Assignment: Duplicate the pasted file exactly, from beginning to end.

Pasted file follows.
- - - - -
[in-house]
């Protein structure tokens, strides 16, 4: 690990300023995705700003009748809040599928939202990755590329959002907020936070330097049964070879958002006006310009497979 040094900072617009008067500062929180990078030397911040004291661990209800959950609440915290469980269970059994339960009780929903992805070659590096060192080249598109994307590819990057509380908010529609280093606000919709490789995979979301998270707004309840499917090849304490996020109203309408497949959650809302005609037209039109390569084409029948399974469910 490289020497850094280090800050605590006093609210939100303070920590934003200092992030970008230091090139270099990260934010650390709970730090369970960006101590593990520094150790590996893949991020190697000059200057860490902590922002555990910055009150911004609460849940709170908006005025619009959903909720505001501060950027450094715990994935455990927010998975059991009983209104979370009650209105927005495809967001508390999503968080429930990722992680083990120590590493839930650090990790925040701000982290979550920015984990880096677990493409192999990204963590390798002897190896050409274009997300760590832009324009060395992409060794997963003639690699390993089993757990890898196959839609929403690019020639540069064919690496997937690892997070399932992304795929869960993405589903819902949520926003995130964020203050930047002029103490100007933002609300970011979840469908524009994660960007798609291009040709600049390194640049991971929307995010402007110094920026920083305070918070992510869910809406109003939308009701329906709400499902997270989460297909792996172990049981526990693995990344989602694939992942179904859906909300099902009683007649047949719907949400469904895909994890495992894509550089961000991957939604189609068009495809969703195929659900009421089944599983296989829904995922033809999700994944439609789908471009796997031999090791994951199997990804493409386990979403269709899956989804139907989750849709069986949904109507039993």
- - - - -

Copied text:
[in-house]
């Protein structure tokens, strides 16, 4: 690990300023995705700003009748809040599928939202990755590329959002907020936070330097049964070879958002006006310009497979 040094900072617009008067500062929180990078030397911040004291661990209800959950609440915290469980269970059994339960009780929903992805070659590096060192080249598109994307590819990057509380908010529609280093606000919709490789995979979301998270707004309840499917090849304490996020109203309408497949959650809302005609037209039109390569084409029948399974469910 490289020497850094280090800050605590006093609210939100303070920590934003200092992030970008230091090139270099990260934010650390709970730090369970960006101590593990520094150790590996893949991020190697000059200057860490902590922002555990910055009150911004609460849940709170908006005025619009959903909720505001501060950027450094715990994935455990927010998975059991009983209104979370009650209105927005495809967001508390999503968080429930990722992680083990120590590493839930650090990790925040701000982290979550920015984990880096677990493409192999990204963590390798002897190896050409274009997300760590832009324009060395992409060794997963003639690699390993089993757990890898196959839609929403690019020639540069064919690496997937690892997070399932992304795929869960993405589903819902949520926003995130964020203050930047002029103490100007933002609300970011979840469908524009994660960007798609291009040709600049390194640049991971929307995010402007110094920026920083305070918070992510869910809406109003939308009701329906709400499902997270989460297909792996172990049981526990693995990344989602694939992942179904859906909300099902009683007649047949719907949400469904895909994890495992894509550089961000991957939604189609068009495809969703195929659900009421089944599983296989829904995922033809999700994944439609789908471009796997031999090791994951199997990804493409386990979403269709899956989804139907989750849709069986949904109507039993």